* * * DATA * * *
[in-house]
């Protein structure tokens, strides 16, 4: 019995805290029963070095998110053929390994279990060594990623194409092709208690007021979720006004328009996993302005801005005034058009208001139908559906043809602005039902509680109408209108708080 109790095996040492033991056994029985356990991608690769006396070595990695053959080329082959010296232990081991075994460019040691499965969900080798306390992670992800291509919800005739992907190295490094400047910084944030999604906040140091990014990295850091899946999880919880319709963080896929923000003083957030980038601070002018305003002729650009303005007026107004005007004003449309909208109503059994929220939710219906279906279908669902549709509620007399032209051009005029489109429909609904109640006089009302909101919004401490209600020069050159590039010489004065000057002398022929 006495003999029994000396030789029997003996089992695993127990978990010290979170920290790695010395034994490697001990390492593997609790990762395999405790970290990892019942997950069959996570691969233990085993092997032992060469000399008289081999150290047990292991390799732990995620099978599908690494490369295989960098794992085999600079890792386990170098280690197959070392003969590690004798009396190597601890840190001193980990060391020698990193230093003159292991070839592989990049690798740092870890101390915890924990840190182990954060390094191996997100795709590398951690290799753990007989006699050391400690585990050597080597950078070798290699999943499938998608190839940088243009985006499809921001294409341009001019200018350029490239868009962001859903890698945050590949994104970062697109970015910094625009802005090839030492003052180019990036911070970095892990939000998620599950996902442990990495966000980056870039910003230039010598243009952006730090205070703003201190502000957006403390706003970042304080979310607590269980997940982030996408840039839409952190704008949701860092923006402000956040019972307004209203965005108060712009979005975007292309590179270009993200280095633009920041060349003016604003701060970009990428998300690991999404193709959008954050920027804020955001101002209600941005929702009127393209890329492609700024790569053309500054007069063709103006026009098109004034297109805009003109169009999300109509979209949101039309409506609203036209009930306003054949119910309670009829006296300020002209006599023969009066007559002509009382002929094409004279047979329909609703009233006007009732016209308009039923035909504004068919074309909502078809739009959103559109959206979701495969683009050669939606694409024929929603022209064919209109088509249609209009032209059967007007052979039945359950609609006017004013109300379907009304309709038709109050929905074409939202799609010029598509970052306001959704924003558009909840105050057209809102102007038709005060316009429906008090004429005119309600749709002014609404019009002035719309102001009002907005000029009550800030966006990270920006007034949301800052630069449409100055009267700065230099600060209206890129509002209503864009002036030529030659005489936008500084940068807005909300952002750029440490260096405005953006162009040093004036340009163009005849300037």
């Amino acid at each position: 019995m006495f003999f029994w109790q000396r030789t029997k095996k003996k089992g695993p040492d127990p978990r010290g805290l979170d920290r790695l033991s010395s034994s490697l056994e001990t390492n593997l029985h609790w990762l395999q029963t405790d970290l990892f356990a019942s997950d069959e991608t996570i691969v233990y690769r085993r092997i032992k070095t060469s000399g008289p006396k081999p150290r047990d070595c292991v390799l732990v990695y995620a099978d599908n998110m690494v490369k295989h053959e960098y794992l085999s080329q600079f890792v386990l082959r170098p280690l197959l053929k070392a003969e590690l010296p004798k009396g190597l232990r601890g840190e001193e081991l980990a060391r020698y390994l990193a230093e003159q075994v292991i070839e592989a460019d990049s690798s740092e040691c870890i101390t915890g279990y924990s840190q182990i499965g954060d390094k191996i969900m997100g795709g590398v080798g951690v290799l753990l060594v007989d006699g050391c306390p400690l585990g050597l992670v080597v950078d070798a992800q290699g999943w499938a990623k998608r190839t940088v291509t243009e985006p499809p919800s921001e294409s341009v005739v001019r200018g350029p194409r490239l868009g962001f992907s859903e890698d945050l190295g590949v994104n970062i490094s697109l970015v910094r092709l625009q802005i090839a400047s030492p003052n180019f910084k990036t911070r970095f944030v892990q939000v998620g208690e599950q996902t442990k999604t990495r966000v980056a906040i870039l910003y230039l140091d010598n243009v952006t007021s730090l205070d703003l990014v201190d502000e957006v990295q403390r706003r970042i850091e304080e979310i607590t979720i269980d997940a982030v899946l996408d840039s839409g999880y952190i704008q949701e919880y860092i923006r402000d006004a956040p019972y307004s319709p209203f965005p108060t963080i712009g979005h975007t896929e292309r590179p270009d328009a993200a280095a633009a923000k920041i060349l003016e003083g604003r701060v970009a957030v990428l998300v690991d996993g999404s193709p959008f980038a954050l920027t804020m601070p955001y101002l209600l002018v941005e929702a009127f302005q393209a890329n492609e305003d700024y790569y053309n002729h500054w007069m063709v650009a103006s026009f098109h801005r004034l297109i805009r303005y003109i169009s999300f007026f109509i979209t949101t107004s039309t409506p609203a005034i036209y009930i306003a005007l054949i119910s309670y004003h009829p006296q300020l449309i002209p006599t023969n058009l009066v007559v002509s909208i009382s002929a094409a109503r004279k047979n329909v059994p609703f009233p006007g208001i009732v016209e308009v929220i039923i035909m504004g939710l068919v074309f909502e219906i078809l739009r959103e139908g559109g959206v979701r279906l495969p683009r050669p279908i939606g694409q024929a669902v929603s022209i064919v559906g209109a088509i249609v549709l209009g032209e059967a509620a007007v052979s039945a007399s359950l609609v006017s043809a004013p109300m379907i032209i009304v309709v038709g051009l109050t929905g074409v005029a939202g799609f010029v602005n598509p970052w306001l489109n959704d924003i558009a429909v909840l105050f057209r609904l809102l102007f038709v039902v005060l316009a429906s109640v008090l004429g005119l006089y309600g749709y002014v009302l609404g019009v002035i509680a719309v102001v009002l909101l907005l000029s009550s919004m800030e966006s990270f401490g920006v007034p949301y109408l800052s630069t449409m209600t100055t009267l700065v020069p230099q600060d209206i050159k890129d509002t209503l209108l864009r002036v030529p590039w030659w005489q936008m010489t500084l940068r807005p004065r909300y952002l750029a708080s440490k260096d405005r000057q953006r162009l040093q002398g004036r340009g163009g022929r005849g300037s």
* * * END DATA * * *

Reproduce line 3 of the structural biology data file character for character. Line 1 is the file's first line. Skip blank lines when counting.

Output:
């Amino acid at each position: 019995m006495f003999f029994w109790q000396r030789t029997k095996k003996k089992g695993p040492d127990p978990r010290g805290l979170d920290r790695l033991s010395s034994s490697l056994e001990t390492n593997l029985h609790w990762l395999q029963t405790d970290l990892f356990a019942s997950d069959e991608t996570i691969v233990y690769r085993r092997i032992k070095t060469s000399g008289p006396k081999p150290r047990d070595c292991v390799l732990v990695y995620a099978d599908n998110m690494v490369k295989h053959e960098y794992l085999s080329q600079f890792v386990l082959r170098p280690l197959l053929k070392a003969e590690l010296p004798k009396g190597l232990r601890g840190e001193e081991l980990a060391r020698y390994l990193a230093e003159q075994v292991i070839e592989a460019d990049s690798s740092e040691c870890i101390t915890g279990y924990s840190q182990i499965g954060d390094k191996i969900m997100g795709g590398v080798g951690v290799l753990l060594v007989d006699g050391c306390p400690l585990g050597l992670v080597v950078d070798a992800q290699g999943w499938a990623k998608r190839t940088v291509t243009e985006p499809p919800s921001e294409s341009v005739v001019r200018g350029p194409r490239l868009g962001f992907s859903e890698d945050l190295g590949v994104n970062i490094s697109l970015v910094r092709l625009q802005i090839a400047s030492p003052n180019f910084k990036t911070r970095f944030v892990q939000v998620g208690e599950q996902t442990k999604t990495r966000v980056a906040i870039l910003y230039l140091d010598n243009v952006t007021s730090l205070d703003l990014v201190d502000e957006v990295q403390r706003r970042i850091e304080e979310i607590t979720i269980d997940a982030v899946l996408d840039s839409g999880y952190i704008q949701e919880y860092i923006r402000d006004a956040p019972y307004s319709p209203f965005p108060t963080i712009g979005h975007t896929e292309r590179p270009d328009a993200a280095a633009a923000k920041i060349l003016e003083g604003r701060v970009a957030v990428l998300v690991d996993g999404s193709p959008f980038a954050l920027t804020m601070p955001y101002l209600l002018v941005e929702a009127f302005q393209a890329n492609e305003d700024y790569y053309n002729h500054w007069m063709v650009a103006s026009f098109h801005r004034l297109i805009r303005y003109i169009s999300f007026f109509i979209t949101t107004s039309t409506p609203a005034i036209y009930i306003a005007l054949i119910s309670y004003h009829p006296q300020l449309i002209p006599t023969n058009l009066v007559v002509s909208i009382s002929a094409a109503r004279k047979n329909v059994p609703f009233p006007g208001i009732v016209e308009v929220i039923i035909m504004g939710l068919v074309f909502e219906i078809l739009r959103e139908g559109g959206v979701r279906l495969p683009r050669p279908i939606g694409q024929a669902v929603s022209i064919v559906g209109a088509i249609v549709l209009g032209e059967a509620a007007v052979s039945a007399s359950l609609v006017s043809a004013p109300m379907i032209i009304v309709v038709g051009l109050t929905g074409v005029a939202g799609f010029v602005n598509p970052w306001l489109n959704d924003i558009a429909v909840l105050f057209r609904l809102l102007f038709v039902v005060l316009a429906s109640v008090l004429g005119l006089y309600g749709y002014v009302l609404g019009v002035i509680a719309v102001v009002l909101l907005l000029s009550s919004m800030e966006s990270f401490g920006v007034p949301y109408l800052s630069t449409m209600t100055t009267l700065v020069p230099q600060d209206i050159k890129d509002t209503l209108l864009r002036v030529p590039w030659w005489q936008m010489t500084l940068r807005p004065r909300y952002l750029a708080s440490k260096d405005r000057q953006r162009l040093q002398g004036r340009g163009g022929r005849g300037s």